Kim's gambit — sending his sister to the Winter Olympics in South Korea with an invitation for President Moon Jae-in to visit him in Pyongyang — had provoked some consternation. Was he hoping to divide Moon, who favors rapprochement, from the more hardline views of U.S. President Donald Trump? On his way home from the Games, U.S. Vice President Mike Pence said what should have been equally obvious: The allies should not allow themselves to be divided. Talks, even between the U.S. and North Korea, can and should proceed alongside the global pressure campaign against the North's nuclear program.
Two things are worth recalling. First, there's no military solution to this crisis. Any conflict would result in a U.S. victory — but also an inconceivable number of casualties in South Korea, and possibly Japan and U.S. territories such as Guam. That's why talk of a "bloody nose" strategy — launching a limited strike to intimidate Kim — is foolish.
Second, sanctions alone won't solve the problem either. Though China has gone along with far harsher restrictions than ever before, Chinese leaders will always resist any measures — such as cutting off supplies of fuel — that might provoke a collapse in the North. Current sanctions seem to be having an impact on the North Korean economy. But it'll take time for pressure within the system to build — and, in the meantime, Kim's scientists will continue their race to deploy a nuclear-capable intercontinental ballistic missile. With tensions so high, the chances of a miscalculation rise by the day.
At the very least, all sides have reason to lower that risk. The Olympics have provided a temporary window of calm, with the North refraining from further nuclear or missile tests and the U.S. and South Korea delaying scheduled military exercises. The immediate goal should be to extend that window. Moon should make clear that any talks — let alone a summit in Pyongyang — are contingent on a continued lull in testing. If nothing else, that will help slow the North's progress toward a functioning ICBM.
If the U.S. joins the talks as well, it would be worth exploring a more formal arrangement. Unsurprisingly, Pence reiterated that any serious negotiations must lead to Kim giving up his nukes. While that should remain the official goal, it's unrealistic at the moment. That means the U.S. needs to focus for the foreseeable future on improving what it's been doing for 25 years: containing and deterring North Korea by tightening economic sanctions, improving missile defenses, coordinating with allies in the region as well as rivals such as China and Russia, and so on. That effort, too, can continue alongside talks. Such an approach won't always produce good news, but it should prevent the worst.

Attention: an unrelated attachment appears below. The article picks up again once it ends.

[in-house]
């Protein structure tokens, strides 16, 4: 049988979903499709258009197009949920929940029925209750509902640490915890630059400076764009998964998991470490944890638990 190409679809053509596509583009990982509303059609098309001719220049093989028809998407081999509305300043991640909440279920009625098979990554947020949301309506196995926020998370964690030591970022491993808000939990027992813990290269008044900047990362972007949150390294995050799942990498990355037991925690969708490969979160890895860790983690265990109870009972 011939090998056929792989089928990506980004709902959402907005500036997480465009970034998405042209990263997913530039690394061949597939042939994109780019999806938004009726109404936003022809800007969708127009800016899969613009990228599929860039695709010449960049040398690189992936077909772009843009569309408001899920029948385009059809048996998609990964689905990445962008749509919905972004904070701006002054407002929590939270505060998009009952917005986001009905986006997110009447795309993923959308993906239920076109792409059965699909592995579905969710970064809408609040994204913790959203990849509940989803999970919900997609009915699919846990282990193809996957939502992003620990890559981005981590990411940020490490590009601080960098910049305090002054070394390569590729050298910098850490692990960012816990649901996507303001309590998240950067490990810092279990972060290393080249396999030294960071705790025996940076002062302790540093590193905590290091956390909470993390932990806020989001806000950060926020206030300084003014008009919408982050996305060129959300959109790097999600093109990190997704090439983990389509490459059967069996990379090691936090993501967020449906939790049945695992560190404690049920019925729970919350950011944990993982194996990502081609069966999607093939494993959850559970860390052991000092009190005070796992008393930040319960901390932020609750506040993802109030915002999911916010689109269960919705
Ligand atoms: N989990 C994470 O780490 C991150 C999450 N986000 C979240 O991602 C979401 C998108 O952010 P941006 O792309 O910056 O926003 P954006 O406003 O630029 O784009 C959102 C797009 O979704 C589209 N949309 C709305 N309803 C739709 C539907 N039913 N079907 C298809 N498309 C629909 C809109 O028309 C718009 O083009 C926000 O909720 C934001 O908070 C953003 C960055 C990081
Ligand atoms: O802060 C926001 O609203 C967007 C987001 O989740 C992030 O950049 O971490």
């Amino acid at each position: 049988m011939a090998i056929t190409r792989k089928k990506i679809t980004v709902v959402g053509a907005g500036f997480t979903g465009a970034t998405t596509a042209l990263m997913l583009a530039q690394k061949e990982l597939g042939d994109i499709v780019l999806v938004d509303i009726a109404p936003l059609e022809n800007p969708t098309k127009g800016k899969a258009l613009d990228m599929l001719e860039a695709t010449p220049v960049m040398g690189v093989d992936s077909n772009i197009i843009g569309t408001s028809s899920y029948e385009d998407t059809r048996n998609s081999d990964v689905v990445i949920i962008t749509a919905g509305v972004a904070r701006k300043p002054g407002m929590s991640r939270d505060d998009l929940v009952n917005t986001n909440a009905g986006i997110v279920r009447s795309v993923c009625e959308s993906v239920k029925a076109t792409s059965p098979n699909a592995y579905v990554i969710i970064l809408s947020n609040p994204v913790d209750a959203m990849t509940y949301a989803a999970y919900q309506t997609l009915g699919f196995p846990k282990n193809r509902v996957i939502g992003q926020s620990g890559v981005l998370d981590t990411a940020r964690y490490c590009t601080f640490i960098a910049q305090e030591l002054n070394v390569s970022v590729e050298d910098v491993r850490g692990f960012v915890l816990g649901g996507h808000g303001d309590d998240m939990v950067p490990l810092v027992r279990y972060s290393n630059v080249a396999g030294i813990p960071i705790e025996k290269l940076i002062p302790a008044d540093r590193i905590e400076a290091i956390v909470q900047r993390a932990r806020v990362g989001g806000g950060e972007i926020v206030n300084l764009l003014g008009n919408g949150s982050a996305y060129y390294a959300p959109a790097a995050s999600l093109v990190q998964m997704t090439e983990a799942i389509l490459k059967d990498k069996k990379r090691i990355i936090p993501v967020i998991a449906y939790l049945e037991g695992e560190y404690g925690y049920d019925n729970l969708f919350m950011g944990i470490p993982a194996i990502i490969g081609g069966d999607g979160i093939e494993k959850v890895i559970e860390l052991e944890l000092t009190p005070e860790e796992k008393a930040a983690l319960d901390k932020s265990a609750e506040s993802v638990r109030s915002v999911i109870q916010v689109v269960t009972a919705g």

To contact the senior editor responsible for Bloomberg View;s editorials: David Shipley at [email protected] .
Moon Jae-in shakes hands with Kim Yo Jong during the opening ceremony on Feb. 9, 2018 in Pyeongchang-gun, South Korea.
Explainer – US sends conflicting signals over North Korea diplomacy
Kim Jong Un expressed satisfaction with South Korea;s treatment of his sister during a visit to mark the opening of the Winter Olympics, and called for more efforts to improve ties between the countries.
A high-level delegation including the North Korean leader;s sister, Kim Yo Jong, spent three days in South Korea before returning Sunday to Pyongyang. South Korea;s President Moon Jae-In met her four times, and received an invitation to meet with Kim Jong Un for a summit in North Korea;s capital.
Kim Jong Un received the delegation;s report, expressed satisfaction, and said he was impressed by how South Korean representatives prioritized the delegation;s visit and put in ;sincere efforts for their convenience,; according to the state-run Korean Central News Agency. Kim gave detailed guidance on how to improve relations with South Korea going forward, the report said.
It was important to develop a ;warm climate of reconciliation and dialogue; with South Korea, KCNA quoted Kim as saying.
Joe Concha Calls Out Media Outlets for ‘Glamorizing’ Kim Jong Un’s Sister
In a separate report, KCNA said Kim met members of the Samjiyon Orchestra, which performed in South Korea. Kim said he was pleased that Moon and his wife expressed satisfaction with the performances, the report said.